Introduction to diffdf

2019-03-12

The purpose of diffdf is to provide proc compare like functionality to R for use in second line programming. In particular we focus on raising warnings if any differences are found whilst providing in-depth diagnostics to highlight where these differences have occurred.

Basic usage

Here we show the basic functionality of diffdf using a dummy data set.

library(diffdf)

LENGTH = 30

suppressWarnings(RNGversion("3.5.0"))
set.seed(12334)

test_data <- tibble::tibble(
ID          = 1:LENGTH,
GROUP1      = rep( c(1,2) , each = LENGTH/2),
GROUP2      = rep( c(1:(LENGTH/2)), 2 ),
INTEGER     = rpois(LENGTH , 40),
BINARY      = sample( c("M" , "F") , LENGTH , replace = T),
DATE        = lubridate::ymd("2000-01-01") + rnorm(LENGTH, 0, 7000),
DATETIME    = lubridate::ymd_hms("2000-01-01 00:00:00") + rnorm(LENGTH, 0, 200000000),
CONTINUOUS  = rnorm(LENGTH , 30 , 12),
CATEGORICAL = factor(sample( c("A" , "B" , "C") , LENGTH , replace = T)),
LOGICAL     = sample( c(TRUE , FALSE) , LENGTH , replace = T),
CHARACTER   = stringi::stri_rand_strings(LENGTH,  rpois(LENGTH , 13),  pattern = "[ A-Za-z0-9]")
)

test_data
#> # A tibble: 30 x 11
#>       ID GROUP1 GROUP2 INTEGER BINARY DATE       DATETIME
#>    <int>  <dbl>  <int>   <int> <chr>  <date>     <dttm>
#>  1     1      1      1      41 M      2003-06-22 2000-11-28 20:40:53
#>  2     2      1      2      41 F      2016-12-03 1994-08-30 19:05:02
#>  3     3      1      3      41 M      2016-05-08 1992-09-11 11:30:18
#>  4     4      1      4      32 M      2015-06-02 2007-11-12 11:28:29
#>  5     5      1      5      55 F      1986-04-15 1998-08-04 01:27:49
#>  6     6      1      6      33 M      1994-05-25 2001-12-05 08:24:35
#>  7     7      1      7      40 F      2009-02-08 1986-11-02 18:13:03
#>  8     8      1      8      44 F      2020-07-21 1998-08-22 05:23:24
#>  9     9      1      9      51 F      1967-05-25 2003-01-03 22:09:29
#> 10    10      1     10      40 M      2044-03-11 1996-04-19 11:10:12
#> # … with 20 more rows, and 4 more variables: CONTINUOUS <dbl>,
#> #   CATEGORICAL <fct>, LOGICAL <lgl>, CHARACTER <chr>

diffdf( test_data , test_data)
#> No issues were found!

As you would expect no differences are found. We now look to introduce various types differences into the data in order to show how diffdf highlights them. Note that for the purposes of this vignette we have used the suppress_warnings argument to stop errors being raised; it is recommended however that this option is not used in production code as it may mask problems.

Missing Columns

test_data2 <- test_data
test_data2 <- test_data2[,-6]
diffdf(test_data , test_data2 , suppress_warnings = T)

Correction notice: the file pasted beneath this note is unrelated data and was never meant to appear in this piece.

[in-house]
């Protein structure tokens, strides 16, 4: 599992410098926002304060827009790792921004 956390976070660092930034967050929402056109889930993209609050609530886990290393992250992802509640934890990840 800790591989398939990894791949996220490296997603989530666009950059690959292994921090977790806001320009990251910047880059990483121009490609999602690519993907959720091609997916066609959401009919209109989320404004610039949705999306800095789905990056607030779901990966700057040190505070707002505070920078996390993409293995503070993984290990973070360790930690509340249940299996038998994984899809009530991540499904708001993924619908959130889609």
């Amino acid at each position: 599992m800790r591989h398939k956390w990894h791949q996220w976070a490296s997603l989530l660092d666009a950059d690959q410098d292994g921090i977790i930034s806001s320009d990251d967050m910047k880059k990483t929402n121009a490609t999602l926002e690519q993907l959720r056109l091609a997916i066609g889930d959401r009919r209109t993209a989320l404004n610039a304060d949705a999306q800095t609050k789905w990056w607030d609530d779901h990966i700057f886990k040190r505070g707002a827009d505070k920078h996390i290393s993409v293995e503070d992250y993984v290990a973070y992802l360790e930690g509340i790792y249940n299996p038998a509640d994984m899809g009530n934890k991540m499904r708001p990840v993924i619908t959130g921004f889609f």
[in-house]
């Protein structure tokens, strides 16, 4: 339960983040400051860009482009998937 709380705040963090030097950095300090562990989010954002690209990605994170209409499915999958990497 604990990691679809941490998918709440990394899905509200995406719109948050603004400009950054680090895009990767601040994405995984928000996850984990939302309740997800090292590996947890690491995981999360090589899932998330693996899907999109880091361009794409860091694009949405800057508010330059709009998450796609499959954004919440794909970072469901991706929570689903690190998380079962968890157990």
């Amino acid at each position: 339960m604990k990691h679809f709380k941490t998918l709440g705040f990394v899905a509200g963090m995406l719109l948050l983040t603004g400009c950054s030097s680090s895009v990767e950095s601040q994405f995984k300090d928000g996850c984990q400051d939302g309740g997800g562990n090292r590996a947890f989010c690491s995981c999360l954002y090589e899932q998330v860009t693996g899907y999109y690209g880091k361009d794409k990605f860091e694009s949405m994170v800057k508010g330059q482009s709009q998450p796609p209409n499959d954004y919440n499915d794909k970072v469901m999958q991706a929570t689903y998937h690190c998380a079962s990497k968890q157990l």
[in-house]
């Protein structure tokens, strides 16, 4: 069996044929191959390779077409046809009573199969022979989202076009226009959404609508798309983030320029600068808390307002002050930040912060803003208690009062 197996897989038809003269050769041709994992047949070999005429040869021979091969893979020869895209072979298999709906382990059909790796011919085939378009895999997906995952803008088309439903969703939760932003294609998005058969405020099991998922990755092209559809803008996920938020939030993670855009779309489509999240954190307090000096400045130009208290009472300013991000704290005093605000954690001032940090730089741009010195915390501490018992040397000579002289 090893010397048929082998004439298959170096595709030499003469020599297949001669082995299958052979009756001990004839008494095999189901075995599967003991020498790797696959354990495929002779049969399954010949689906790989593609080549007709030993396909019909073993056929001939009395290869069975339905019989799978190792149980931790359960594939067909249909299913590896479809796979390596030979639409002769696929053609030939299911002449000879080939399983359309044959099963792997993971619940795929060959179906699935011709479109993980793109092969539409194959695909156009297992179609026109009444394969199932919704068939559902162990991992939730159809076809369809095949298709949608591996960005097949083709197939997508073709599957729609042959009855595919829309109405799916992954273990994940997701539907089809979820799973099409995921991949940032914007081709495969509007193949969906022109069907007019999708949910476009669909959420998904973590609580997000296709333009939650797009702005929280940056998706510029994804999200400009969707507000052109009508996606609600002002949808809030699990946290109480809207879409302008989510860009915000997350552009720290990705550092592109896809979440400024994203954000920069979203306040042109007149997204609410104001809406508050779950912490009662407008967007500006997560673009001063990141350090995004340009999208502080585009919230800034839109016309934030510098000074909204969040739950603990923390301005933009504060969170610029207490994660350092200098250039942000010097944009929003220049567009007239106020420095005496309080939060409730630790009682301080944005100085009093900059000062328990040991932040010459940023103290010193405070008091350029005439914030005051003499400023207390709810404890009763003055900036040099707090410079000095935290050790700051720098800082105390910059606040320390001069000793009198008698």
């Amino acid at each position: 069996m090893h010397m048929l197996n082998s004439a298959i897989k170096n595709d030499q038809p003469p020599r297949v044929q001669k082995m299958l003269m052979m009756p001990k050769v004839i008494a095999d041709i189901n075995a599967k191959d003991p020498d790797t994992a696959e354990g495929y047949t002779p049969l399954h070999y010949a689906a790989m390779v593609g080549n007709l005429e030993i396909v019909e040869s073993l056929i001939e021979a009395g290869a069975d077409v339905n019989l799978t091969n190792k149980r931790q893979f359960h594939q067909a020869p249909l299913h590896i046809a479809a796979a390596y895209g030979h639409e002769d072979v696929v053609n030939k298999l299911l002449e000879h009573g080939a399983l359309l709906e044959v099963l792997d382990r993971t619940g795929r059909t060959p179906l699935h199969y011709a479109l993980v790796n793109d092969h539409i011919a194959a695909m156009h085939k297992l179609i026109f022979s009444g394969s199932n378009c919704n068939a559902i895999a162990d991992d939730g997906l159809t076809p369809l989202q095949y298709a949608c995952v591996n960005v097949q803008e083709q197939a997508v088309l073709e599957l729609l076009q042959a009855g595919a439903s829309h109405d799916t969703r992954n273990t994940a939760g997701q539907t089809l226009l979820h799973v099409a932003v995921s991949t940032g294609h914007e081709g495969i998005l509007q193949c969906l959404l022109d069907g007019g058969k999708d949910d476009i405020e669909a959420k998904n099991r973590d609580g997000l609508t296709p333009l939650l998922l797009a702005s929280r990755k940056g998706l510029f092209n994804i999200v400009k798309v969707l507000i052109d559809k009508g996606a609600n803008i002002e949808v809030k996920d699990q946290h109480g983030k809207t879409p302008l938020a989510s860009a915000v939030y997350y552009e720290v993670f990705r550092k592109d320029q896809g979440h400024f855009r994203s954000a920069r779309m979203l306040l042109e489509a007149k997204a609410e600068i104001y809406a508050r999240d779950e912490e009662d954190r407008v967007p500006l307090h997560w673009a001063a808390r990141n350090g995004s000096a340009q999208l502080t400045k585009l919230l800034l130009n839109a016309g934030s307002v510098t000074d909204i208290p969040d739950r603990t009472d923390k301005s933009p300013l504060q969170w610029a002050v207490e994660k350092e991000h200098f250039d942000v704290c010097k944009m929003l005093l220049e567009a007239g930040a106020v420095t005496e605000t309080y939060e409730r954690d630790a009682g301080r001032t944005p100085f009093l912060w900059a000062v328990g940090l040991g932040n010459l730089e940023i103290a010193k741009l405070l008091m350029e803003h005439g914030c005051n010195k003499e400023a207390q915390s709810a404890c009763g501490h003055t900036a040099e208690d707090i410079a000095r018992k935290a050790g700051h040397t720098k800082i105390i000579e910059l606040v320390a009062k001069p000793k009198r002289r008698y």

#> Differences found between the objects!
#>
#> A summary is given below.
#>
#> There are columns in BASE that are not in COMPARE !!
#> All rows are shown in table below
#>
#>   =========
#>    COLUMNS
#>   ---------
#>     DATE
#>   ---------

Missing Rows

test_data2 <- test_data
test_data2 <- test_data2[1:(nrow(test_data2) - 2),]
diffdf(test_data, test_data2 , suppress_warnings = T)
#> Differences found between the objects!
#>
#> A summary is given below.
#>
#> There are rows in BASE that are not in COMPARE !!
#> All rows are shown in table below
#>
#>   ===============
#>    ..ROWNUMBER..
#>   ---------------
#>         29
#>         30
#>   ---------------

Different Values

test_data2 <- test_data
test_data2[5,2] <- 6
diffdf(test_data , test_data2 , suppress_warnings = T)
#> Differences found between the objects!
#>
#> A summary is given below.
#>
#> Not all Values Compared Equal
#> All rows are shown in table below
#>
#>   =============================
#>    Variable  No of Differences
#>   -----------------------------
#>     GROUP1           1
#>   -----------------------------
#>
#>
#> All rows are shown in table below
#>
#>   ========================================
#>    VARIABLE  ..ROWNUMBER..  BASE  COMPARE
#>   ----------------------------------------
#>     GROUP1         5         1       6
#>   ----------------------------------------

Different Types

test_data2 <- test_data
test_data2[5,2] <- "blah"
diffdf(test_data , test_data2 , suppress_warnings = T)
#> Differences found between the objects!
#>
#> A summary is given below.
#>
#> There are columns in BASE and COMPARE with different modes !!
#> All rows are shown in table below
#>
#>   ================================
#>    VARIABLE  MODE.BASE  MODE.COMP
#>   --------------------------------
#>     GROUP1    numeric   character
#>   --------------------------------
#>
#> There are columns in BASE and COMPARE with different classes !!